At the moment, a significant fraction of the UK population is facing an unprecedented problem: time. As our normal workplaces are closed, and there are restrictions on leaving the house, we’re facing a lot of unstructured time.
It’s important to note that there are others facing other problems: some people are contending with punishing financial insecurity, others with much more punishing restrictions on their liberty due to their underlying health conditions; still others are having to balance a full time job with full time childcare and teaching!
In many ways, those simply facing boredom are lucky, but it’s not without its challenges. We’re trained to be occupied, to be rewarded by our work, and we naturally enjoy the social backdrop of work. Absent those things, we need to learn how to survive boredom.
With all this time stretching out ahead of us, it might be the right time to readdress some old ambitions that work and commuting have previously denied you the energy for.
Lots of people feel they have a novel in them, but too few put pen to paper – this could be the ideal time. Similarly, you might have lost contact with a creative pastime like painting – digging out your old supplies might help you to express yourself and provide an outlet for stress and frustration.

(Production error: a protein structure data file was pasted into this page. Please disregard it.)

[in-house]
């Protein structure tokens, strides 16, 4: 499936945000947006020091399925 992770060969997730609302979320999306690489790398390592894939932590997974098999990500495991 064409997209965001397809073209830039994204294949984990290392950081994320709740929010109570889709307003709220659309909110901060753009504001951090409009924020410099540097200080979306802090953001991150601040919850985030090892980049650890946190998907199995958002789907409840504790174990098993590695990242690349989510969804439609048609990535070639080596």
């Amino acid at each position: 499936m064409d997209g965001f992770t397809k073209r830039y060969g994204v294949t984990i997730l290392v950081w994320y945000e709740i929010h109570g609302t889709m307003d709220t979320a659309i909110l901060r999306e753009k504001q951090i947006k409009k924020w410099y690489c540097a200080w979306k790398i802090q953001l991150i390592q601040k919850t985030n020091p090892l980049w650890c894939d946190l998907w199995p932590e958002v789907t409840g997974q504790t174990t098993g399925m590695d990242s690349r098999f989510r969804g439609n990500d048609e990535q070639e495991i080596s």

Don’t drive yourself too hard to achieve during this time – it could be that the stress and distress of living through a global pandemic make it hard to focus on long term projects. The only achievements you need to worry about are keeping physically and mentally healthy.
Finding time to exercise and an outlet for your stresses and fears are an important consideration. Connect with friends to avoid isolation and confide how you’re feeling – it’s an important pressure valve for your emotions.
The best thing to do might be to look for distractions. This could be a good time to begin a new hobby. If you look into the creative subscription boxes UK companies are beginning to offer, you could find the answer you need.
A crafting hobby means working with your hands, acquiring a new skill, and producing items you can use to decorate your home or pass on as unique, personal gifts. Whether you favour knitting, embroidery, weaving or papercrafts, getting into a crafting hobby could be the perfect therapeutic distraction to pass the time and bolster your mental health at this difficult time!
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